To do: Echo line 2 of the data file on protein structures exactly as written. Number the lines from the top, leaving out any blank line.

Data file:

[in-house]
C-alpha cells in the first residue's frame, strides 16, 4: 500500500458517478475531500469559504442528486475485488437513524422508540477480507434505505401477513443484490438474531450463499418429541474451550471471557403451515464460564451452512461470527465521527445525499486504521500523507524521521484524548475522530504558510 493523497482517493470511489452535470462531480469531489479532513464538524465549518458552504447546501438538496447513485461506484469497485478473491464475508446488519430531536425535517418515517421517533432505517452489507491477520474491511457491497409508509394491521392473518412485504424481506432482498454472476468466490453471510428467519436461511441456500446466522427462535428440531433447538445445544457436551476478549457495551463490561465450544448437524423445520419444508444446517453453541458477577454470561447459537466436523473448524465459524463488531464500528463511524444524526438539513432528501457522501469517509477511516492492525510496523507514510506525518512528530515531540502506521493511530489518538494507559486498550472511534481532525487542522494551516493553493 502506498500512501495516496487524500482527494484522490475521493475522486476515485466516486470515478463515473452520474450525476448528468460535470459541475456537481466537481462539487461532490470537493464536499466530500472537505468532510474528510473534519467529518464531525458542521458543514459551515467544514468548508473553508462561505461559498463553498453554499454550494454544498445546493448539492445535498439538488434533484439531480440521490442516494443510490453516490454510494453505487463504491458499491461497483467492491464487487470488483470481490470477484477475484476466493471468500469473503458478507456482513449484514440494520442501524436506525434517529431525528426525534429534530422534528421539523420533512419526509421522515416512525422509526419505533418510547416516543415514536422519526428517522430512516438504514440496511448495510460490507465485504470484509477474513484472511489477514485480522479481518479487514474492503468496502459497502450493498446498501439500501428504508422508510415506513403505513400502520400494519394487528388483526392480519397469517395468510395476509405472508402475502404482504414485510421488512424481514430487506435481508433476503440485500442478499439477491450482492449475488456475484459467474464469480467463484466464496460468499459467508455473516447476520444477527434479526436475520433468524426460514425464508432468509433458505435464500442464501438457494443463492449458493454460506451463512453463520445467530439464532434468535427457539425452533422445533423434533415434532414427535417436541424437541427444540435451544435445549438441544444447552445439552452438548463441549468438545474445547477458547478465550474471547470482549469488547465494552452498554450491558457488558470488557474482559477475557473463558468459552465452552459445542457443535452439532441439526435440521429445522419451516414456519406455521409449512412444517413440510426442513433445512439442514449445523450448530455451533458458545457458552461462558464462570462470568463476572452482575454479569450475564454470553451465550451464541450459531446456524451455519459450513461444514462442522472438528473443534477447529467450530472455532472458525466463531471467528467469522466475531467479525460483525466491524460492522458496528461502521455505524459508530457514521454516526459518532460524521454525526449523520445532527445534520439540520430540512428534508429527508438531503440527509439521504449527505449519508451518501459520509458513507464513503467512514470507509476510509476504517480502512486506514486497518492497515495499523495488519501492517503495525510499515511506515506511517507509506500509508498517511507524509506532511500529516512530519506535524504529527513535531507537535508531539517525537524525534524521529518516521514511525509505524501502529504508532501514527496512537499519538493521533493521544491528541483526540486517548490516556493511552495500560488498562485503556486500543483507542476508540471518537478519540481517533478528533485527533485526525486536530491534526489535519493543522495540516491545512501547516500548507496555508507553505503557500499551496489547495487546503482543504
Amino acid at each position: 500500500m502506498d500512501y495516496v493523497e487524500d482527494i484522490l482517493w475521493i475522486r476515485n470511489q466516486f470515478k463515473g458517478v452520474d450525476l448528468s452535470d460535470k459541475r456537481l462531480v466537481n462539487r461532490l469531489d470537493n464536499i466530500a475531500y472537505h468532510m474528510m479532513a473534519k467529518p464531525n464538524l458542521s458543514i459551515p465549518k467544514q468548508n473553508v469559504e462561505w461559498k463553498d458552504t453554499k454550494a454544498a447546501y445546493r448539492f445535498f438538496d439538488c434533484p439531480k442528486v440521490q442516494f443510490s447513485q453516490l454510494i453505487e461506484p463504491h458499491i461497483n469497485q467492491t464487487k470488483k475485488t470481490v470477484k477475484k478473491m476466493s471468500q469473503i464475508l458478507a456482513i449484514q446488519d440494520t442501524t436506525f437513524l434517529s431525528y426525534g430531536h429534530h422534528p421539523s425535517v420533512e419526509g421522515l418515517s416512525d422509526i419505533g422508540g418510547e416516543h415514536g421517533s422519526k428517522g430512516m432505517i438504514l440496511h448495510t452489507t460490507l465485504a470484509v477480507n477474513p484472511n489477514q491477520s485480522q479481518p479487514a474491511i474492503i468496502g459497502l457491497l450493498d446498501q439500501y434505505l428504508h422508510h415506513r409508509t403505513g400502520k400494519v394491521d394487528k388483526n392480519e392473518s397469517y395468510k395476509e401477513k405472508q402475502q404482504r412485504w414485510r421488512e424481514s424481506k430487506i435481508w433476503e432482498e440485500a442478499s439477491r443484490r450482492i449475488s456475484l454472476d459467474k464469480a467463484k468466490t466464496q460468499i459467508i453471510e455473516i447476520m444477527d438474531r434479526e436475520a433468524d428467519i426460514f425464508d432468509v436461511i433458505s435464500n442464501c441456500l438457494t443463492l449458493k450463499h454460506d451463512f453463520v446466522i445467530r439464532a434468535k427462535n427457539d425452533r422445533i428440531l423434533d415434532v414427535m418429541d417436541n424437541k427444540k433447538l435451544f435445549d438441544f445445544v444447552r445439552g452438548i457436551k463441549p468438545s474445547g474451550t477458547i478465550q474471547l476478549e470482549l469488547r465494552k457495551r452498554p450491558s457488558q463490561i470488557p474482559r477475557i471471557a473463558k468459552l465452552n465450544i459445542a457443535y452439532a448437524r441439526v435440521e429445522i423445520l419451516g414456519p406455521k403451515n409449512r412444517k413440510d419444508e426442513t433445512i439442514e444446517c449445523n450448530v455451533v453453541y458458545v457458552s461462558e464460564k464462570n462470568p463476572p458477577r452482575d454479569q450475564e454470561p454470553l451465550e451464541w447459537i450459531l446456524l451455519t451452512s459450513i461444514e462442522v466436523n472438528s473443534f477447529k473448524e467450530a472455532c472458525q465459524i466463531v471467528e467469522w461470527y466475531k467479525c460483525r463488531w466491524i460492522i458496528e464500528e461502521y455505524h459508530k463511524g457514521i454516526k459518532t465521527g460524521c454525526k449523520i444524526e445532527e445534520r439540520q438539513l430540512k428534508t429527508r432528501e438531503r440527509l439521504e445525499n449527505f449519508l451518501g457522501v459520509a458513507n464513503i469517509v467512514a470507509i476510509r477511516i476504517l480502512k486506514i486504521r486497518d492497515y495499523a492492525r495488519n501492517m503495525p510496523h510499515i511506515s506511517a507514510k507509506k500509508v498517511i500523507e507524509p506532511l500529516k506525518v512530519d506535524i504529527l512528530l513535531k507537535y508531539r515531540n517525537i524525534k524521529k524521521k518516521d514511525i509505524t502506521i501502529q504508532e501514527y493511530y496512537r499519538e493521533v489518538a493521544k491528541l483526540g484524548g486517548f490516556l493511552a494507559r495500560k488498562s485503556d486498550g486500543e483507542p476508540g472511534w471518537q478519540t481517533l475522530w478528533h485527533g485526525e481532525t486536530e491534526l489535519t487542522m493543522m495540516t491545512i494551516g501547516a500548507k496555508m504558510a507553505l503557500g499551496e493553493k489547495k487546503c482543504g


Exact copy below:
C-alpha cells in the first residue's frame, strides 16, 4: 500500500458517478475531500469559504442528486475485488437513524422508540477480507434505505401477513443484490438474531450463499418429541474451550471471557403451515464460564451452512461470527465521527445525499486504521500523507524521521484524548475522530504558510 493523497482517493470511489452535470462531480469531489479532513464538524465549518458552504447546501438538496447513485461506484469497485478473491464475508446488519430531536425535517418515517421517533432505517452489507491477520474491511457491497409508509394491521392473518412485504424481506432482498454472476468466490453471510428467519436461511441456500446466522427462535428440531433447538445445544457436551476478549457495551463490561465450544448437524423445520419444508444446517453453541458477577454470561447459537466436523473448524465459524463488531464500528463511524444524526438539513432528501457522501469517509477511516492492525510496523507514510506525518512528530515531540502506521493511530489518538494507559486498550472511534481532525487542522494551516493553493 502506498500512501495516496487524500482527494484522490475521493475522486476515485466516486470515478463515473452520474450525476448528468460535470459541475456537481466537481462539487461532490470537493464536499466530500472537505468532510474528510473534519467529518464531525458542521458543514459551515467544514468548508473553508462561505461559498463553498453554499454550494454544498445546493448539492445535498439538488434533484439531480440521490442516494443510490453516490454510494453505487463504491458499491461497483467492491464487487470488483470481490470477484477475484476466493471468500469473503458478507456482513449484514440494520442501524436506525434517529431525528426525534429534530422534528421539523420533512419526509421522515416512525422509526419505533418510547416516543415514536422519526428517522430512516438504514440496511448495510460490507465485504470484509477474513484472511489477514485480522479481518479487514474492503468496502459497502450493498446498501439500501428504508422508510415506513403505513400502520400494519394487528388483526392480519397469517395468510395476509405472508402475502404482504414485510421488512424481514430487506435481508433476503440485500442478499439477491450482492449475488456475484459467474464469480467463484466464496460468499459467508455473516447476520444477527434479526436475520433468524426460514425464508432468509433458505435464500442464501438457494443463492449458493454460506451463512453463520445467530439464532434468535427457539425452533422445533423434533415434532414427535417436541424437541427444540435451544435445549438441544444447552445439552452438548463441549468438545474445547477458547478465550474471547470482549469488547465494552452498554450491558457488558470488557474482559477475557473463558468459552465452552459445542457443535452439532441439526435440521429445522419451516414456519406455521409449512412444517413440510426442513433445512439442514449445523450448530455451533458458545457458552461462558464462570462470568463476572452482575454479569450475564454470553451465550451464541450459531446456524451455519459450513461444514462442522472438528473443534477447529467450530472455532472458525466463531471467528467469522466475531467479525460483525466491524460492522458496528461502521455505524459508530457514521454516526459518532460524521454525526449523520445532527445534520439540520430540512428534508429527508438531503440527509439521504449527505449519508451518501459520509458513507464513503467512514470507509476510509476504517480502512486506514486497518492497515495499523495488519501492517503495525510499515511506515506511517507509506500509508498517511507524509506532511500529516512530519506535524504529527513535531507537535508531539517525537524525534524521529518516521514511525509505524501502529504508532501514527496512537499519538493521533493521544491528541483526540486517548490516556493511552495500560488498562485503556486500543483507542476508540471518537478519540481517533478528533485527533485526525486536530491534526489535519493543522495540516491545512501547516500548507496555508507553505503557500499551496489547495487546503482543504